Have you ever thought about sitting down to have a chat with your anger, grief, resistance, pain, or fear? Have you ever struck up a conversation with self-sabotage or conducted an interview with anxiety?
Sounds silly, huh? We know emotions aren’t real beings, so talking to them sounds . . . a little crazy. I thought so, too, at first and wasn’t 100% comfortable with the idea of sitting down, visualizing Resistance sitting across from me, and asking it questions.
The thing I learned, however, when I started dialoging with my feelings (whether resistance, numbness, self-sabotage, or perfectionism) was that this method allowed me a far greater insight and understanding of these parts of my life than just turning them over in my head did.
Why? I think this method draws on a different part of ourselves. Instead of hashing our issues out over and over again in the spheres of thought, we’ve now tapped into our creative side. Some would say we’ve allowed space for our unconscious to get involved in the process, as we’ve taken a step back from trying to figure things out in a purely intellectual manner.
For me, dialoguing with my feelings has given me far greater insight and revealed that every single one of these feelings is there to help and guide me. Self-sabotage wants to protect the core of who I am from being torn down in the turmoils of life, Numbness wants to protect me from self-sabotage by anesthetizing my emotions, and Resistance wants to protect me from taking a risk and experiencing possibly devastating rejection further down the line. In their own ways, each emotion is there for my good. When understood and wielded properly, they can be very effective, but when allowed to run in charge, they become crippling.
Who, then, needs to be in charge? The person in charge is what some call your Wise Self. This is the part of you where all your hopes and dreams, all your experience, all your wisdom, reside. This is the part of you that sees things clearly and objectively (though not perfectly). Some might call this the Higher Self or Core Self. When you are at peace, you often encounter the Wise Self running the show. Think back to a moment you were at peace, happy (or able to tap into emotions without feeling controlled by them), and felt as if you were seeing everything clearly and in balance. Or imagine a moment your creative side took every and you felt as if you were stepping into the flow of life. That part of you is who your emotions look to for guidance. They are messengers, heralds, and counselors, but they have no idea how to run a kingdom.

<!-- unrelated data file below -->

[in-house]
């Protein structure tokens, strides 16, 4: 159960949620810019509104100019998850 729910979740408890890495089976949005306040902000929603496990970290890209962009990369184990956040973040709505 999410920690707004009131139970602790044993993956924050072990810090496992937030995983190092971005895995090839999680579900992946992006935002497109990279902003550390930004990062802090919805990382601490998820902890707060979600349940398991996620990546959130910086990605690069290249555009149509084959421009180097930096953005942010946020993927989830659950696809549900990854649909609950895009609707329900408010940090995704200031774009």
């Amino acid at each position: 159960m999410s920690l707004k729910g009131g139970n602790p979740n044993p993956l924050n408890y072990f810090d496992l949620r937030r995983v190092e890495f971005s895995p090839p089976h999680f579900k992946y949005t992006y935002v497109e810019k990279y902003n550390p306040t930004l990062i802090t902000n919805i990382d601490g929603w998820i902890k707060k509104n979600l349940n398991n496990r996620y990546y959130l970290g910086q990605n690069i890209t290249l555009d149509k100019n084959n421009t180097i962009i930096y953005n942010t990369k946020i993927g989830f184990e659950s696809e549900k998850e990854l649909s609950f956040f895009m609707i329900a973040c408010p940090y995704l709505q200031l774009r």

So, how do we dialogue with our emotions?
It’s not hard! Get comfy, then visualize your emotion sitting or standing across from you. You can visualize something specific (maybe your anger looks like a grouchy bear or resistance like a boxer about to take you down) or something more vague. You could even just visualize the word “Anger” sitting across from you. Once you’ve done that, start asking questions. Try “Why are you angry (sad, hateful, scared, etc.)?”, “What are you trying to accomplish?”, and “What do you need from me?”. Write down any answers that come to you or any insights you gain. At the end of the interview, remember to look the emotion in the face and say, “Thank you for trying to protect me. I see you and accept you.” This is vital (as explained in the TED Talk linked below). Your emotions are here not as enemies but as helpers. They may seem like a burden, a hindrance, or even an adversary, but they are part of you and there for a reason—to help you survive and thrive. Rejecting them only puts you at odds with yourself.
Challenge!: Try dialoging with an emotion that’s been cropping up a lot in your life over the past few weeks. Take down notes afterward and notice if the practice of dialoging helps you better understand and accept the emotion. Do you feel more connected to your Wise Self? Was the practice uncomfortable? If so, can you better adapt it to fit what you need and what feels natural for you? What did you learn?
Further Study: Check out this TED Talk by Emily Eldredge, where she explains more about the power of dialoging with your emotions and how to go about it.